The China Shock and Its Enduring Effects [ 5 min read ]


  • The impact of the China shock accounted for 59.3% of all U.S. manufacturing job losses between 2001 and 2019, mostly in labor-intensive manufacturing where fewer workers had college degrees.
  • Laid-off workers converted nearly one for one into long-term unemployment, causing a corresponding rise in government transfer receipts per capita.
  • Adverse impacts of the China shock lasted two decades beyond the initial trade shock and one decade following its peak intensity in 2010.
  • Despite lower consumer prices of goods imported from China, 6.3% of the U.S. population still experienced net losses in real income due to the China shock.


Source Publication: David Autor, David Dorn, and Gordon H. Hanson (2021). On the Persistence of the China Shock. National Bureau of Economic Research (NBER) working paper.

The explosive growth of China’s exports to the rest of the world over the past two decades has fueled longstanding debates about the merits and costs associated with globalization. New research sheds light on the effects of import competition from China on trade-exposed areas in the U.S. and documents the persistent and geographically-concentrated nature of the “China shock” on the hardest hit segments of the American workforce.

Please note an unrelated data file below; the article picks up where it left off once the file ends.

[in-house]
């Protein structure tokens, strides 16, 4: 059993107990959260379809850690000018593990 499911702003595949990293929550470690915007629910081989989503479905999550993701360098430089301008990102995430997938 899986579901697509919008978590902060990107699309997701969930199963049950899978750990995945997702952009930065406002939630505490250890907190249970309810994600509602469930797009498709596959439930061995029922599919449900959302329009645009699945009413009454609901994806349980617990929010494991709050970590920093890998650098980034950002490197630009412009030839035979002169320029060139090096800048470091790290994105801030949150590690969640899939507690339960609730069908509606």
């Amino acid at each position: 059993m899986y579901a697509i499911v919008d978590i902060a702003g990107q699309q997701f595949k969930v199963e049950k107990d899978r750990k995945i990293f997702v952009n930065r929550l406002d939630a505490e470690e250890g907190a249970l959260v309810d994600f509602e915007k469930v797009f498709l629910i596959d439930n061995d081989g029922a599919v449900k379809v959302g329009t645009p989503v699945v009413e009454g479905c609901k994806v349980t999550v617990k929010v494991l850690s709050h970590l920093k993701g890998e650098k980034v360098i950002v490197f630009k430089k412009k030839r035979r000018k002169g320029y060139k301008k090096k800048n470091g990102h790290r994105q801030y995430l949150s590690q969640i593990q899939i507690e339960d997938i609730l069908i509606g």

The data. To examine the magnitude of trade exposure to China for 722 out of 741 local labor economies (or “commuting zones”) in the U.S., the research team used import data from the UN Comtrade and the National Bureau of Economic Research’s manufacturing productivity database. To measure the impact of the China shock on employment outcomes and population headcounts, the researchers used employment data from the Bureau of Economic Analysis Regional Economic Information System (REIS) and population data from National Vital Statistics System. To measure the impact of import competition from China on average income in the U.S., researchers used county-level data from the REIS on per capita personal income, labor compensation, and government transfers.